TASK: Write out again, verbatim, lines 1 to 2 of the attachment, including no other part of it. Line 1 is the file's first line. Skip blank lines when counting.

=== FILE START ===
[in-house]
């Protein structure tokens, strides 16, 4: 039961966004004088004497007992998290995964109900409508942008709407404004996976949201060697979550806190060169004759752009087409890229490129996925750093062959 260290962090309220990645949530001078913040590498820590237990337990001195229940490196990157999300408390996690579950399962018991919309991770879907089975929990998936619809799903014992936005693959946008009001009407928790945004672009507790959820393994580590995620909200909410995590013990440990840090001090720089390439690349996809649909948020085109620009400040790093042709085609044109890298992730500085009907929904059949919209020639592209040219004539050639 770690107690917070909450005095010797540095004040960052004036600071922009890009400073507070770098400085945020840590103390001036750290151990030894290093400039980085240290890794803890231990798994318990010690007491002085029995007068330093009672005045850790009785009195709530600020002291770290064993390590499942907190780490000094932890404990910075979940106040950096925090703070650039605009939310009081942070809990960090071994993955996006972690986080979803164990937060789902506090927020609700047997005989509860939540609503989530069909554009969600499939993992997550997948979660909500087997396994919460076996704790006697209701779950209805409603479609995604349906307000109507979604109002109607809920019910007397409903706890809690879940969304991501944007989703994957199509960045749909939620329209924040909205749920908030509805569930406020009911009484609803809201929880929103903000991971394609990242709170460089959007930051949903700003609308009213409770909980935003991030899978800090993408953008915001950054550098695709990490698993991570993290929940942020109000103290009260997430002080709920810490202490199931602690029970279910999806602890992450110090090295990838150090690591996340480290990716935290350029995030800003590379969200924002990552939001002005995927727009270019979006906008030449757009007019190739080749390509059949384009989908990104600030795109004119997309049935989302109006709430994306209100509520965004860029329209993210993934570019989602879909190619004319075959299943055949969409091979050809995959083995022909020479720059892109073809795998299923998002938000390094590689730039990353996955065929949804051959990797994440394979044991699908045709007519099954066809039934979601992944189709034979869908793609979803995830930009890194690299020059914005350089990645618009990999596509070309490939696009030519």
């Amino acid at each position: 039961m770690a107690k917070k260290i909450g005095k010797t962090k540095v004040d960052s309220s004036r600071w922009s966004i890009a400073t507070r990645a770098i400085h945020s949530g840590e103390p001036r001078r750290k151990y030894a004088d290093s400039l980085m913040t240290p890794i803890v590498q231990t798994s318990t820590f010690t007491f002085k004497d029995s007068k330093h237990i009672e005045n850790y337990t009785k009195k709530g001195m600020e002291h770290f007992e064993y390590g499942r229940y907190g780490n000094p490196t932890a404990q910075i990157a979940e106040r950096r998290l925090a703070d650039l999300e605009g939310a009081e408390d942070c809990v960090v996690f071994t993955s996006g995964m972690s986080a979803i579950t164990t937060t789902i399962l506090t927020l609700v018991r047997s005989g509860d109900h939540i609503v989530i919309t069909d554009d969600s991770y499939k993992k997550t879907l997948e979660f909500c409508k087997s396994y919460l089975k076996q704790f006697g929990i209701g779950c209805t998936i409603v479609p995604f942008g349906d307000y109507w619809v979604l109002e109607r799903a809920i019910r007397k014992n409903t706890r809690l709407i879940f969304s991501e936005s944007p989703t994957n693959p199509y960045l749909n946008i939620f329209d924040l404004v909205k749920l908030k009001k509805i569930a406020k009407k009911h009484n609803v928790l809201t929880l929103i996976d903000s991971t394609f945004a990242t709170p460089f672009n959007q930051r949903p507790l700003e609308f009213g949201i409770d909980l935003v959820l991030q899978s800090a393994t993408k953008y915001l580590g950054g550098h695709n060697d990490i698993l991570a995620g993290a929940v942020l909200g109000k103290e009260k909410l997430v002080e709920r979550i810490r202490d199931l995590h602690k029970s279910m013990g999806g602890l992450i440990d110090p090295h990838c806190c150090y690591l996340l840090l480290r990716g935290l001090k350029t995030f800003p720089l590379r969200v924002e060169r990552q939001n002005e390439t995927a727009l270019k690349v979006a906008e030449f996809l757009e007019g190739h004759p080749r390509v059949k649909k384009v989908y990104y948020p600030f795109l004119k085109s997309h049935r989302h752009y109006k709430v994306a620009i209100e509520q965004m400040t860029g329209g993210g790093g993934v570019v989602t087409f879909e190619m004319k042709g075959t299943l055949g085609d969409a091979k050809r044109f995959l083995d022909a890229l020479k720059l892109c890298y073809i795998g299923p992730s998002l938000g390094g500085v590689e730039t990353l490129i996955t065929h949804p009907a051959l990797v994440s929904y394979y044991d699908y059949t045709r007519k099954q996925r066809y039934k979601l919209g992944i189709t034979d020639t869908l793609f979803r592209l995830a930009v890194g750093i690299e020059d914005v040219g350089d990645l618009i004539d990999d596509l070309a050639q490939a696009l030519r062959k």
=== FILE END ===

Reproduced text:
[in-house]
């Protein structure tokens, strides 16, 4: 039961966004004088004497007992998290995964109900409508942008709407404004996976949201060697979550806190060169004759752009087409890229490129996925750093062959 260290962090309220990645949530001078913040590498820590237990337990001195229940490196990157999300408390996690579950399962018991919309991770879907089975929990998936619809799903014992936005693959946008009001009407928790945004672009507790959820393994580590995620909200909410995590013990440990840090001090720089390439690349996809649909948020085109620009400040790093042709085609044109890298992730500085009907929904059949919209020639592209040219004539050639 770690107690917070909450005095010797540095004040960052004036600071922009890009400073507070770098400085945020840590103390001036750290151990030894290093400039980085240290890794803890231990798994318990010690007491002085029995007068330093009672005045850790009785009195709530600020002291770290064993390590499942907190780490000094932890404990910075979940106040950096925090703070650039605009939310009081942070809990960090071994993955996006972690986080979803164990937060789902506090927020609700047997005989509860939540609503989530069909554009969600499939993992997550997948979660909500087997396994919460076996704790006697209701779950209805409603479609995604349906307000109507979604109002109607809920019910007397409903706890809690879940969304991501944007989703994957199509960045749909939620329209924040909205749920908030509805569930406020009911009484609803809201929880929103903000991971394609990242709170460089959007930051949903700003609308009213409770909980935003991030899978800090993408953008915001950054550098695709990490698993991570993290929940942020109000103290009260997430002080709920810490202490199931602690029970279910999806602890992450110090090295990838150090690591996340480290990716935290350029995030800003590379969200924002990552939001002005995927727009270019979006906008030449757009007019190739080749390509059949384009989908990104600030795109004119997309049935989302109006709430994306209100509520965004860029329209993210993934570019989602879909190619004319075959299943055949969409091979050809995959083995022909020479720059892109073809795998299923998002938000390094590689730039990353996955065929949804051959990797994440394979044991699908045709007519099954066809039934979601992944189709034979869908793609979803995830930009890194690299020059914005350089990645618009990999596509070309490939696009030519």